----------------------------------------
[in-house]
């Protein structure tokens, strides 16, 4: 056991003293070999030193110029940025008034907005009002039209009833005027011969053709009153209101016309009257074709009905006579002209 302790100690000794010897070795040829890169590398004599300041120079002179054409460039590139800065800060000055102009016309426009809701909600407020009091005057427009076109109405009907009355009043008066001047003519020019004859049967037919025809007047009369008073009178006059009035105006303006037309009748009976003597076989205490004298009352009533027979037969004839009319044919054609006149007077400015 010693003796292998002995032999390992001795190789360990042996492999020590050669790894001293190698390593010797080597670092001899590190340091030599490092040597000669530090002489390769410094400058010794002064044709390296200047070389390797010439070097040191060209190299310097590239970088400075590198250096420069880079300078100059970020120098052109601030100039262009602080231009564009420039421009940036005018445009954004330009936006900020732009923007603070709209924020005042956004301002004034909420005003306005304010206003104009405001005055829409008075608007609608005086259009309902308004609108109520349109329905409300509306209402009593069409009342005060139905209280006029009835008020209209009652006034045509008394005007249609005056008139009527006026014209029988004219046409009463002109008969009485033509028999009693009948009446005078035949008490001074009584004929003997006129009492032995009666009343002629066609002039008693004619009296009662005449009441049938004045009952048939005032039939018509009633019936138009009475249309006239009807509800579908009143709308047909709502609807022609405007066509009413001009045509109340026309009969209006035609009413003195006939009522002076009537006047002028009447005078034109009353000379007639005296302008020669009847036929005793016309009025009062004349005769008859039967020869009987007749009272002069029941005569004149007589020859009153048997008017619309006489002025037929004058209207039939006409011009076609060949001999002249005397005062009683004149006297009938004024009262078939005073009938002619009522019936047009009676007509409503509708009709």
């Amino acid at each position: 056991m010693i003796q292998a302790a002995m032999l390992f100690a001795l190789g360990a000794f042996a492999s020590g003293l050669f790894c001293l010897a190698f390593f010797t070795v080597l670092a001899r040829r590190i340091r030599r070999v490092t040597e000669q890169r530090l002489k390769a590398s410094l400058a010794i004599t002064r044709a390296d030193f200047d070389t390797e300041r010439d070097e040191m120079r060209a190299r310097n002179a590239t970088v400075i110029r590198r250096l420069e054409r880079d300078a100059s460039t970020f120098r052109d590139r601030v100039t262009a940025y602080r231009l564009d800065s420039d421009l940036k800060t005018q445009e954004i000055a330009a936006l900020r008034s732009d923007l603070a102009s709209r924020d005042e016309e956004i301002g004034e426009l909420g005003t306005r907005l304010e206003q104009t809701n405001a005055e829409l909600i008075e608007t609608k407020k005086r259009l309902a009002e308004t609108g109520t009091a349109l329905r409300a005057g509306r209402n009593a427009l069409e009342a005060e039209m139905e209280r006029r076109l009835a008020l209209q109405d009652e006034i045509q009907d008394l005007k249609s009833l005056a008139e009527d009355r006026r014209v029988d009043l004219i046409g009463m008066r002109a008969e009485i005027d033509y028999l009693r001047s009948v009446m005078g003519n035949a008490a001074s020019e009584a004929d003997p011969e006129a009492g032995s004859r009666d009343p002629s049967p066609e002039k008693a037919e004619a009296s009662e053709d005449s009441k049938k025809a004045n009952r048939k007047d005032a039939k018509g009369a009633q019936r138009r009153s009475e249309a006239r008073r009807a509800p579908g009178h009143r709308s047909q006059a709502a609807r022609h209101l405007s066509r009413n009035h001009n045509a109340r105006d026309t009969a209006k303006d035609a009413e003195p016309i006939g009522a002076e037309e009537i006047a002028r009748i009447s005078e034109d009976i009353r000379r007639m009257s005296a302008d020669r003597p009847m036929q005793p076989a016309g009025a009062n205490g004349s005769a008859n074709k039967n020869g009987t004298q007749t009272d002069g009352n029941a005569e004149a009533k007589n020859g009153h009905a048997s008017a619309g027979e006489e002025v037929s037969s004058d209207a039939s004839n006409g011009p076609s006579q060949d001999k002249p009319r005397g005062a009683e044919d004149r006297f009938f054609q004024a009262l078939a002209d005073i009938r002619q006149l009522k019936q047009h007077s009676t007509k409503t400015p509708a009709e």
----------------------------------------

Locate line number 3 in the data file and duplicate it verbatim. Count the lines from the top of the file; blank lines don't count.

């Amino acid at each position: 056991m010693i003796q292998a302790a002995m032999l390992f100690a001795l190789g360990a000794f042996a492999s020590g003293l050669f790894c001293l010897a190698f390593f010797t070795v080597l670092a001899r040829r590190i340091r030599r070999v490092t040597e000669q890169r530090l002489k390769a590398s410094l400058a010794i004599t002064r044709a390296d030193f200047d070389t390797e300041r010439d070097e040191m120079r060209a190299r310097n002179a590239t970088v400075i110029r590198r250096l420069e054409r880079d300078a100059s460039t970020f120098r052109d590139r601030v100039t262009a940025y602080r231009l564009d800065s420039d421009l940036k800060t005018q445009e954004i000055a330009a936006l900020r008034s732009d923007l603070a102009s709209r924020d005042e016309e956004i301002g004034e426009l909420g005003t306005r907005l304010e206003q104009t809701n405001a005055e829409l909600i008075e608007t609608k407020k005086r259009l309902a009002e308004t609108g109520t009091a349109l329905r409300a005057g509306r209402n009593a427009l069409e009342a005060e039209m139905e209280r006029r076109l009835a008020l209209q109405d009652e006034i045509q009907d008394l005007k249609s009833l005056a008139e009527d009355r006026r014209v029988d009043l004219i046409g009463m008066r002109a008969e009485i005027d033509y028999l009693r001047s009948v009446m005078g003519n035949a008490a001074s020019e009584a004929d003997p011969e006129a009492g032995s004859r009666d009343p002629s049967p066609e002039k008693a037919e004619a009296s009662e053709d005449s009441k049938k025809a004045n009952r048939k007047d005032a039939k018509g009369a009633q019936r138009r009153s009475e249309a006239r008073r009807a509800p579908g009178h009143r709308s047909q006059a709502a609807r022609h209101l405007s066509r009413n009035h001009n045509a109340r105006d026309t009969a209006k303006d035609a009413e003195p016309i006939g009522a002076e037309e009537i006047a002028r009748i009447s005078e034109d009976i009353r000379r007639m009257s005296a302008d020669r003597p009847m036929q005793p076989a016309g009025a009062n205490g004349s005769a008859n074709k039967n020869g009987t004298q007749t009272d002069g009352n029941a005569e004149a009533k007589n020859g009153h009905a048997s008017a619309g027979e006489e002025v037929s037969s004058d209207a039939s004839n006409g011009p076609s006579q060949d001999k002249p009319r005397g005062a009683e044919d004149r006297f009938f054609q004024a009262l078939a002209d005073i009938r002619q006149l009522k019936q047009h007077s009676t007509k409503t400015p509708a009709e």